The Walker Cup has never gotten the proper attention it deserves, not in recent memory at any rate. It is doubtful if that will change later this month when it is held in northeast Scotland at Royal Aberdeen, the sixth oldest golf club in the world.
Increasingly, it seems that most national newspapers in the British Isles and many in the U.S. are interested only in professional golf.
“Oh, amateurs,” is the sneer. “No Tiger Woods.” That begs the retort that many competitors in the forthcoming biennial match between Great Britain and Ireland and the U.S. are playing better than Woods, who made five double-bogeys and found 20 bunkers and water four times in his first two rounds of last month’s PGA Championship in Atlanta.
Actually, Woods did play in the Walker Cup once. It was in 1995 at Royal Porthcawl, in South Wales. Great Britain and Ireland won. And Woods lost his singles on the first day to Gary Wolstenholme, a man 15 years older than he was who was a comfortable 75 yards shorter off the tee. It was back in the days when Woods could control neither his distance nor his accuracy with short irons.
He reached the 17th with a driver and a wedge in practice (the hole measures well over 500 yards and most members can’t reach it in two shots) and then he hooked a 9-iron well out of bounds on the 18th, the ball clattering against the old wooden clubhouse. Woods may want to forget that performance. Wolstenholme, on the other hand, wants to remember it. He has dined out on it ever since.
“But it’s not professional golf, is it? It is mainly kids, isn’t it?” That’s another often-heard sneer and, while it is true that the home team have in Rhys Pugh a young man who is not 18, it is also true that the U.S. include Nathan Smith, who is 33.
“It’s too one-sided. The Americans always win.” There is no denying that. If the U.S. win again this year, and with one of the strongest teams in recent memory, they are favoured to do so, they will have won the past four Walker Cups and six of the past 10. Fortunes rise and fall, rather like the stock market. If there is concern at the dominance by the U.S. who, in all, have won 36 of the 42 contests, then what about Europe’s record in the Ryder Cup – unbeaten in eight of the past 12 Ryder Cups.
If I had to choose between stroke play and match play then I would be guided by the words of Joe Carr, among others, who said: “Stroke play is a better test of golf but match play is a better test of character.” To me, match play versus stroke play is links golf versus inland golf, red wine versus white, walking versus riding in a buggy, carrying one’s clubs versus using a trolley, the right brain to the left, wooden tees versus plastic ones.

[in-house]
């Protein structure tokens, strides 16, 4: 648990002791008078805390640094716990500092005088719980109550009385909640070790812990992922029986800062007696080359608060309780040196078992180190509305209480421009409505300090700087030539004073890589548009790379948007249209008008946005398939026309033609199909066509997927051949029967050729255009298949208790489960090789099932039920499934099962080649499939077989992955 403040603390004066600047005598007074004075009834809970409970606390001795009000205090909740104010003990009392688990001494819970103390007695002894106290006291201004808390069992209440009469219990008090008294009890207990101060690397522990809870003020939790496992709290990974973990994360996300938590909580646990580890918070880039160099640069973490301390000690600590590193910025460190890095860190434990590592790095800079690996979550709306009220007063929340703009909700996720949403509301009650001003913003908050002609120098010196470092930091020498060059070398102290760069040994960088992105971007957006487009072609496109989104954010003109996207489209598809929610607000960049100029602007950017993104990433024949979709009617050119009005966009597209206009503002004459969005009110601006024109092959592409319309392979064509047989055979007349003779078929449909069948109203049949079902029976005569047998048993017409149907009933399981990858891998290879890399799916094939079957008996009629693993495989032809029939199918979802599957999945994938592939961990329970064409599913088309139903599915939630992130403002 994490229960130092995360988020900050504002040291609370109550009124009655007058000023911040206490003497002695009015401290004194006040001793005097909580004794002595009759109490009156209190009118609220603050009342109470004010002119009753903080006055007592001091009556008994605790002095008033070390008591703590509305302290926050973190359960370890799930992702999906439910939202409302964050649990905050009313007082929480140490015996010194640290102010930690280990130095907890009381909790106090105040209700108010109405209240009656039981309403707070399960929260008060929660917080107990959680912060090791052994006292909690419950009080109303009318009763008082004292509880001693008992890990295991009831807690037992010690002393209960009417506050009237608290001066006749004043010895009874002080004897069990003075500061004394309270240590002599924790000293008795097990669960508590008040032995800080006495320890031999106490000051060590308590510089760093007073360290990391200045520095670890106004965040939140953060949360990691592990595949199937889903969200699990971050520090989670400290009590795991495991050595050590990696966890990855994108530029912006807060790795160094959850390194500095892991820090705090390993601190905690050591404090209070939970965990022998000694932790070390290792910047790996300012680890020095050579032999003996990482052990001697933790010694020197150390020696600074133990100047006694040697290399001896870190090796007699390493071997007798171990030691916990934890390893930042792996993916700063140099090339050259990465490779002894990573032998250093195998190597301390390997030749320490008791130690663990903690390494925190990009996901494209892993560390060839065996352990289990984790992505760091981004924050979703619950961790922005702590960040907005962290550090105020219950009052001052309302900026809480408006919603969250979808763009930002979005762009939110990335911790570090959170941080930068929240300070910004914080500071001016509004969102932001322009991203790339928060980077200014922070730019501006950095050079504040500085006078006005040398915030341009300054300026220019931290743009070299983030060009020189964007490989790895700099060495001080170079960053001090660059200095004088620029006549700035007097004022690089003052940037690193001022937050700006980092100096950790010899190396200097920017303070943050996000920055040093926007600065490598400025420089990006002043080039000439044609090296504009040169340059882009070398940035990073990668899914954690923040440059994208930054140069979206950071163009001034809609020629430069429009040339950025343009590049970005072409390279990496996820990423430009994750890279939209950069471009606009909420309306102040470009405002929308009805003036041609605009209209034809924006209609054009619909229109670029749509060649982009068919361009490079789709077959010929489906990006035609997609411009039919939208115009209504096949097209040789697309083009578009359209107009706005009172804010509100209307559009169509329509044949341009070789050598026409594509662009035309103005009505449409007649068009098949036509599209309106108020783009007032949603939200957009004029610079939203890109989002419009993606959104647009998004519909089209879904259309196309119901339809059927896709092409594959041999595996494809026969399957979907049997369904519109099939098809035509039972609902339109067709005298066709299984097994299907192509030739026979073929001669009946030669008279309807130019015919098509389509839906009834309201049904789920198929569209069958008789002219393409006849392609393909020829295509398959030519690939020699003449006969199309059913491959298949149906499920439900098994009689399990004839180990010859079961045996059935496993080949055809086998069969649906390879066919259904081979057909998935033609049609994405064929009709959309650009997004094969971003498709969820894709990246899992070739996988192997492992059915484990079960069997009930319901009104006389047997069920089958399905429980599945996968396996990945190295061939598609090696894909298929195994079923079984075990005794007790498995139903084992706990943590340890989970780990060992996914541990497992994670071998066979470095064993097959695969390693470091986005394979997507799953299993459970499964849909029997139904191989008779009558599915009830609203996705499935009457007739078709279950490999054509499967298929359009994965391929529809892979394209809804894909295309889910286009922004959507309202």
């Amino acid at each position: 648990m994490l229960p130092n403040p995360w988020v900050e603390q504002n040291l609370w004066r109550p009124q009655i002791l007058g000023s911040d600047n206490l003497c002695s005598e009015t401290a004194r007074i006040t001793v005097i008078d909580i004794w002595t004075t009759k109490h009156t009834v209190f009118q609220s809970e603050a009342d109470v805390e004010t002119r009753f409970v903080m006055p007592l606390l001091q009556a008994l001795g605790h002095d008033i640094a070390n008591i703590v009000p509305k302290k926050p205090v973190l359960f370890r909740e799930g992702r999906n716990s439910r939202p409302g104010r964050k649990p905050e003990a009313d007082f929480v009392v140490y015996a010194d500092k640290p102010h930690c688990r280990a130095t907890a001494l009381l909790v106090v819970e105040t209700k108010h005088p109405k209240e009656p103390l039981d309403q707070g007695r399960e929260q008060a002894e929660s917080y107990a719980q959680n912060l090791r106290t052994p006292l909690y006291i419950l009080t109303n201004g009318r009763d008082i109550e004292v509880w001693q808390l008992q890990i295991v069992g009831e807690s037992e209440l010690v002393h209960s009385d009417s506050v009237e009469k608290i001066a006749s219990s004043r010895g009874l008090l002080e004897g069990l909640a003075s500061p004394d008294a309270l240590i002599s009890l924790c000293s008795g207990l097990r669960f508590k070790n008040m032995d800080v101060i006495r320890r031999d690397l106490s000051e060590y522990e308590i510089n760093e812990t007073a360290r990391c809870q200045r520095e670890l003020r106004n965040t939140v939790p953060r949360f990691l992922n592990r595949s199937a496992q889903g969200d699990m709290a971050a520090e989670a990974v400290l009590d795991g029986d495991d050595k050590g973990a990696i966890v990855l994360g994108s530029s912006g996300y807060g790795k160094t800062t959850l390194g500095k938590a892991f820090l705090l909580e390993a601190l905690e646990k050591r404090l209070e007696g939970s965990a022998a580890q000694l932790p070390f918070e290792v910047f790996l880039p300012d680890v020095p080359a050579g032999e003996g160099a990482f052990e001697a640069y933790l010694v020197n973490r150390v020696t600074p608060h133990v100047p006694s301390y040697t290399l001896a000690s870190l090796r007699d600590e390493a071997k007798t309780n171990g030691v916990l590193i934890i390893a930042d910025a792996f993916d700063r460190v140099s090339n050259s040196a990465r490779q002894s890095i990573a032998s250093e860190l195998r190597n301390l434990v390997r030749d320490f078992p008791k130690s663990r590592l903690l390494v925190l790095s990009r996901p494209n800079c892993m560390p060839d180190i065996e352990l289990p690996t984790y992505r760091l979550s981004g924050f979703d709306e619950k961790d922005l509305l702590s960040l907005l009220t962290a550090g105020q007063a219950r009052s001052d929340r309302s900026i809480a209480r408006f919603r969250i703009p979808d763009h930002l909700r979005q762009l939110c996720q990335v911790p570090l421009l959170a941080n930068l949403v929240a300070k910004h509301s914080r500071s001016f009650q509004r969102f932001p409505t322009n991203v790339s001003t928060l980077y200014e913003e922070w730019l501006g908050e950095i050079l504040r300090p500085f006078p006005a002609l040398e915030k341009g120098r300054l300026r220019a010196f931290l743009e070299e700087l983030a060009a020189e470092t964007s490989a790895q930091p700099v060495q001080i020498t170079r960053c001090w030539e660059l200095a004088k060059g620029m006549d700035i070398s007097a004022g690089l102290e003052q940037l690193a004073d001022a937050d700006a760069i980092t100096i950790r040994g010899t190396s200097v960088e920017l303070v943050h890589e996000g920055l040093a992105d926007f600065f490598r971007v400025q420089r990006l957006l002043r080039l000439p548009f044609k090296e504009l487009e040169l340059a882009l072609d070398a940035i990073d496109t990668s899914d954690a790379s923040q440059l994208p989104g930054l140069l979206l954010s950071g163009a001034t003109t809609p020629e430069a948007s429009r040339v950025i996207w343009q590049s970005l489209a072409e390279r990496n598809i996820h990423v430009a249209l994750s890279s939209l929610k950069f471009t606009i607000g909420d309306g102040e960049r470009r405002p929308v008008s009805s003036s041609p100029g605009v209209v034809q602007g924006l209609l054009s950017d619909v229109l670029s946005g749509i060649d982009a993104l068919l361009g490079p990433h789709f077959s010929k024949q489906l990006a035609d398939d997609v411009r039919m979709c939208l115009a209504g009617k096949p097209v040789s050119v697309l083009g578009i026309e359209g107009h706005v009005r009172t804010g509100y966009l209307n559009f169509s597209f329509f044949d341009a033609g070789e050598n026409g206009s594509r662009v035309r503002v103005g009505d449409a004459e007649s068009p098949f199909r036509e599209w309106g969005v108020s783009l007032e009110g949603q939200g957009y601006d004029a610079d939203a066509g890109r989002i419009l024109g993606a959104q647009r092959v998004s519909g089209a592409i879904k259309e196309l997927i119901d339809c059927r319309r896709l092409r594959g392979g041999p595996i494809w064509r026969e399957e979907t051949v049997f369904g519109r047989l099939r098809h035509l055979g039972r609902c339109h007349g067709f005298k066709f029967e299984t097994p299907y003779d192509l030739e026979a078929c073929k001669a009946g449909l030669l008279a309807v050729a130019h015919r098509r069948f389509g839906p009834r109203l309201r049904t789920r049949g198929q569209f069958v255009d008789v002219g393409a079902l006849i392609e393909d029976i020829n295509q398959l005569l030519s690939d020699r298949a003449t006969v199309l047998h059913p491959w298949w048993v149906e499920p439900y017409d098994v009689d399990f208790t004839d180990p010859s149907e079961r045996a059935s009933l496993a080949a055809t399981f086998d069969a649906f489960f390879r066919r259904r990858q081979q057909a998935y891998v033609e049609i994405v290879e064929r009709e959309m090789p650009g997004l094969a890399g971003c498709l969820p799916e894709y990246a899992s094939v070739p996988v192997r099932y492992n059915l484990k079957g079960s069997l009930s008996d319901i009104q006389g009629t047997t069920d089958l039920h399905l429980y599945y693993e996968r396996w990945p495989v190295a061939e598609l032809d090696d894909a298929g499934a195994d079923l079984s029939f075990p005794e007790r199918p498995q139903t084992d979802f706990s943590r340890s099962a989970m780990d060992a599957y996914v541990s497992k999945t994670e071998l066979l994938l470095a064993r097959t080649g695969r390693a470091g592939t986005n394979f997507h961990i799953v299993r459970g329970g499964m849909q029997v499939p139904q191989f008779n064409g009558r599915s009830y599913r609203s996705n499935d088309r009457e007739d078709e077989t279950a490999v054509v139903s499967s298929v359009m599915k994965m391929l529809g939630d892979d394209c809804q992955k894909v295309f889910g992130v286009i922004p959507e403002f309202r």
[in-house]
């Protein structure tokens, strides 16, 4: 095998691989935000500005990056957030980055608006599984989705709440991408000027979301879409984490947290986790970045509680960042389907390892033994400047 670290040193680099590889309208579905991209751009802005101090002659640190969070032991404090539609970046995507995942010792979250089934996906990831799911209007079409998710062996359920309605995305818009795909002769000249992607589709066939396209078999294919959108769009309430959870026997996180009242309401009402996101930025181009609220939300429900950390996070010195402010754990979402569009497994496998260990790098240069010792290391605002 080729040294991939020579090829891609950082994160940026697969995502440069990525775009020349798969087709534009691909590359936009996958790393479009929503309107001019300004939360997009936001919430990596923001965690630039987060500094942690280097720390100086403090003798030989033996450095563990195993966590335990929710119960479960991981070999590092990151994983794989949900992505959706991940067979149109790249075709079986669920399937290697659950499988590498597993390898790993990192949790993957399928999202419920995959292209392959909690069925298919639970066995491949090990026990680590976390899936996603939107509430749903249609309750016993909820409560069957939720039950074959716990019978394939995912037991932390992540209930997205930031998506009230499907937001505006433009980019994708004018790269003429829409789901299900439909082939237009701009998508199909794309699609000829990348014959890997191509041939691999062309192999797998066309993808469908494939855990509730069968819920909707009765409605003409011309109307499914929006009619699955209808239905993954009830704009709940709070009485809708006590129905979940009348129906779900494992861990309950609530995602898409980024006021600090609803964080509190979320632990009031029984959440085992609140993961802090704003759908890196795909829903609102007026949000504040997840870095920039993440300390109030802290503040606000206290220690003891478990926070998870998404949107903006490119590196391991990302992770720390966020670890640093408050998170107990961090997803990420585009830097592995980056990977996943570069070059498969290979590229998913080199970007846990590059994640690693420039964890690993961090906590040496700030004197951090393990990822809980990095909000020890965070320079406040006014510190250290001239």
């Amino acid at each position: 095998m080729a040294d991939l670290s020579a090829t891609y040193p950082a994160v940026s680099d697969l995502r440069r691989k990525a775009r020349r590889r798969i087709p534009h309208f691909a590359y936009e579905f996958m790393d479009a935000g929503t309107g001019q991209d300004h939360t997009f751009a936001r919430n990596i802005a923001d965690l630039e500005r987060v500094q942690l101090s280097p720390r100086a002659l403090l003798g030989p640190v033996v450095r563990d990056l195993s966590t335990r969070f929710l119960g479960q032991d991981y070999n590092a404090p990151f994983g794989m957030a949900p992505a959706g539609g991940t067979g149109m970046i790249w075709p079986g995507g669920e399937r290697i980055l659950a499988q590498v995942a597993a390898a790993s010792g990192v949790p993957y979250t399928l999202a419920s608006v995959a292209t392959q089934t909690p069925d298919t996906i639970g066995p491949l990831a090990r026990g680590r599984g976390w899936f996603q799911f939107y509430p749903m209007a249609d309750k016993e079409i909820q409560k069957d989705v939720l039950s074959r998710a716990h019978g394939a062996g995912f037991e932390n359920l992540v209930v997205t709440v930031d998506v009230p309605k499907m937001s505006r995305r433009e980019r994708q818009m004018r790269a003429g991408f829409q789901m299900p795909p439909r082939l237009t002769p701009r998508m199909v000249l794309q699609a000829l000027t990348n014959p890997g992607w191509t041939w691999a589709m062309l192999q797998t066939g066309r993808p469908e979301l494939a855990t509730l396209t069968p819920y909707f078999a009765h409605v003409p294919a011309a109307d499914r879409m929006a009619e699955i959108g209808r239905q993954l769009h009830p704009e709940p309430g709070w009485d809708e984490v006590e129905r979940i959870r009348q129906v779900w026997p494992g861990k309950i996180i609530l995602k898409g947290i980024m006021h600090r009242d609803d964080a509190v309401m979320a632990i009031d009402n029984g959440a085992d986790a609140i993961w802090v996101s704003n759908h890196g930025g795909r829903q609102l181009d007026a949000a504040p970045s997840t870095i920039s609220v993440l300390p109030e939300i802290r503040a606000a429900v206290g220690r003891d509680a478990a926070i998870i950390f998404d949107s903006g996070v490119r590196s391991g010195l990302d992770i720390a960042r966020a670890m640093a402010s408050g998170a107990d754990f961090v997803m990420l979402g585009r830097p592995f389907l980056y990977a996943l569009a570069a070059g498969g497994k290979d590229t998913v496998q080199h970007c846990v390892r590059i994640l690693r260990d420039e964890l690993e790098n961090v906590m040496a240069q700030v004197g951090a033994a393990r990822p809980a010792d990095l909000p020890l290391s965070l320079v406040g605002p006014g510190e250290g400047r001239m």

I have knocked around the world of golf for more than 30 years, acquiring a clear idea of what I don’t like: slow play, buggies and long putters. Covering more than 120 major championships and hundreds of other events in that time has also given me an idea of which I like the most. Among these, the Walker Cup reigns supreme. It is the best event in golf.
To me the Walker Cup combines the best of all worlds. It is steeped in history. It began in 1922, before the Ryder Cup. It is a team event in an individual sport, so watching the dynamics of self-centered, idiosyncratic, egotistical men as they play for their country or continent is fascinating. Do you see grown men cry in a Walker Cup? You bet you do.
The memory of Graeme McDowell’s victory over Hunter Mahan that gave Europe a one-point victory in the Ryder Cup at Celtic Manor last autumn will live long. It was exciting but was it any more exciting than Jim Milligan’s halve with Jay Sigel in the second-day’s singles of the 1989 Walker Cup match at Peachtree when Sigel led Milligan by two holes with two to play and Milligan’s brave halve helped GB&I achieve a first victory in the U.S. in this event (and only the third overall)?
The Walker Cup is physically bigger than a Ryder Cup and the event for which it is played is just as exciting, more intimate. There are massive grandstands at a Ryder Cup; not even fairway ropes at a Walker Cup. You can hear the conversation between player and caddie as they select a club. You can hear the sound of club on ball and watch the shape of the shot as it leaves the clubface. You can’t get much nearer to the action than that.